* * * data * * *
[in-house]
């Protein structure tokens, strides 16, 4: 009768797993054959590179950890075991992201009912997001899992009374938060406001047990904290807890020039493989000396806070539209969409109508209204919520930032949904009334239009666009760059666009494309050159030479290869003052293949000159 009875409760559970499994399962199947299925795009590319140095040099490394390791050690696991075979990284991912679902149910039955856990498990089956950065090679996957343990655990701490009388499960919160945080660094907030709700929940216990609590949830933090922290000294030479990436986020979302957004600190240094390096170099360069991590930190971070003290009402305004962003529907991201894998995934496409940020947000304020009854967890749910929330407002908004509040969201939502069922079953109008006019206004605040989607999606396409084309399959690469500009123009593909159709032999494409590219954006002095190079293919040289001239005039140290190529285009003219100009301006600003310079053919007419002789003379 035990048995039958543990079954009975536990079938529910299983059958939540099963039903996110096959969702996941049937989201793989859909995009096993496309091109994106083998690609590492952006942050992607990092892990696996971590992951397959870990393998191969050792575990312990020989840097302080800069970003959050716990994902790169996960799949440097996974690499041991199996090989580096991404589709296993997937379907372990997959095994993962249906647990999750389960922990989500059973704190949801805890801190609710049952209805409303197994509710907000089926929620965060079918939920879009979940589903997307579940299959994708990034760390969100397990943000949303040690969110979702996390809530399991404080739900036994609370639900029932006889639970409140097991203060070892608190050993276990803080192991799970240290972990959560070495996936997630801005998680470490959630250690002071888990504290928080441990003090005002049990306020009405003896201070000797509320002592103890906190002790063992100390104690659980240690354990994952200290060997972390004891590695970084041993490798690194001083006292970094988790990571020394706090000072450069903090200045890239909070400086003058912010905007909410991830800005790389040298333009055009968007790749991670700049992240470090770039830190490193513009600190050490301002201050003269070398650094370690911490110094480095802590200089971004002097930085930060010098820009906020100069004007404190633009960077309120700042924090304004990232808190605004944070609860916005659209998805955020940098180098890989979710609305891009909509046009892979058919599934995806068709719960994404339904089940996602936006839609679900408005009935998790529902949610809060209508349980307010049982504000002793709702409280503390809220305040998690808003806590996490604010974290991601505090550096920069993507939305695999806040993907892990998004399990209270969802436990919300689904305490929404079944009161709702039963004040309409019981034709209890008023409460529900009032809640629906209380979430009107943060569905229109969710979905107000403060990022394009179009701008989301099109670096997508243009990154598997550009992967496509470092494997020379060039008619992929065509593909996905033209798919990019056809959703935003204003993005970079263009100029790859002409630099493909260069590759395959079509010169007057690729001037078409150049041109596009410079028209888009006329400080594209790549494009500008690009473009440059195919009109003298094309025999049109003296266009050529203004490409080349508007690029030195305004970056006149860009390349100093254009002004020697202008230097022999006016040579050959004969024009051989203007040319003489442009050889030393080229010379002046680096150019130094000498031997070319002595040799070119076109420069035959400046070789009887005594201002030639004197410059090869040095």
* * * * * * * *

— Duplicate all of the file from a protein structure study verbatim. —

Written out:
[in-house]
């Protein structure tokens, strides 16, 4: 009768797993054959590179950890075991992201009912997001899992009374938060406001047990904290807890020039493989000396806070539209969409109508209204919520930032949904009334239009666009760059666009494309050159030479290869003052293949000159 009875409760559970499994399962199947299925795009590319140095040099490394390791050690696991075979990284991912679902149910039955856990498990089956950065090679996957343990655990701490009388499960919160945080660094907030709700929940216990609590949830933090922290000294030479990436986020979302957004600190240094390096170099360069991590930190971070003290009402305004962003529907991201894998995934496409940020947000304020009854967890749910929330407002908004509040969201939502069922079953109008006019206004605040989607999606396409084309399959690469500009123009593909159709032999494409590219954006002095190079293919040289001239005039140290190529285009003219100009301006600003310079053919007419002789003379 035990048995039958543990079954009975536990079938529910299983059958939540099963039903996110096959969702996941049937989201793989859909995009096993496309091109994106083998690609590492952006942050992607990092892990696996971590992951397959870990393998191969050792575990312990020989840097302080800069970003959050716990994902790169996960799949440097996974690499041991199996090989580096991404589709296993997937379907372990997959095994993962249906647990999750389960922990989500059973704190949801805890801190609710049952209805409303197994509710907000089926929620965060079918939920879009979940589903997307579940299959994708990034760390969100397990943000949303040690969110979702996390809530399991404080739900036994609370639900029932006889639970409140097991203060070892608190050993276990803080192991799970240290972990959560070495996936997630801005998680470490959630250690002071888990504290928080441990003090005002049990306020009405003896201070000797509320002592103890906190002790063992100390104690659980240690354990994952200290060997972390004891590695970084041993490798690194001083006292970094988790990571020394706090000072450069903090200045890239909070400086003058912010905007909410991830800005790389040298333009055009968007790749991670700049992240470090770039830190490193513009600190050490301002201050003269070398650094370690911490110094480095802590200089971004002097930085930060010098820009906020100069004007404190633009960077309120700042924090304004990232808190605004944070609860916005659209998805955020940098180098890989979710609305891009909509046009892979058919599934995806068709719960994404339904089940996602936006839609679900408005009935998790529902949610809060209508349980307010049982504000002793709702409280503390809220305040998690808003806590996490604010974290991601505090550096920069993507939305695999806040993907892990998004399990209270969802436990919300689904305490929404079944009161709702039963004040309409019981034709209890008023409460529900009032809640629906209380979430009107943060569905229109969710979905107000403060990022394009179009701008989301099109670096997508243009990154598997550009992967496509470092494997020379060039008619992929065509593909996905033209798919990019056809959703935003204003993005970079263009100029790859002409630099493909260069590759395959079509010169007057690729001037078409150049041109596009410079028209888009006329400080594209790549494009500008690009473009440059195919009109003298094309025999049109003296266009050529203004490409080349508007690029030195305004970056006149860009390349100093254009002004020697202008230097022999006016040579050959004969024009051989203007040319003489442009050889030393080229010379002046680096150019130094000498031997070319002595040799070119076109420069035959400046070789009887005594201002030639004197410059090869040095």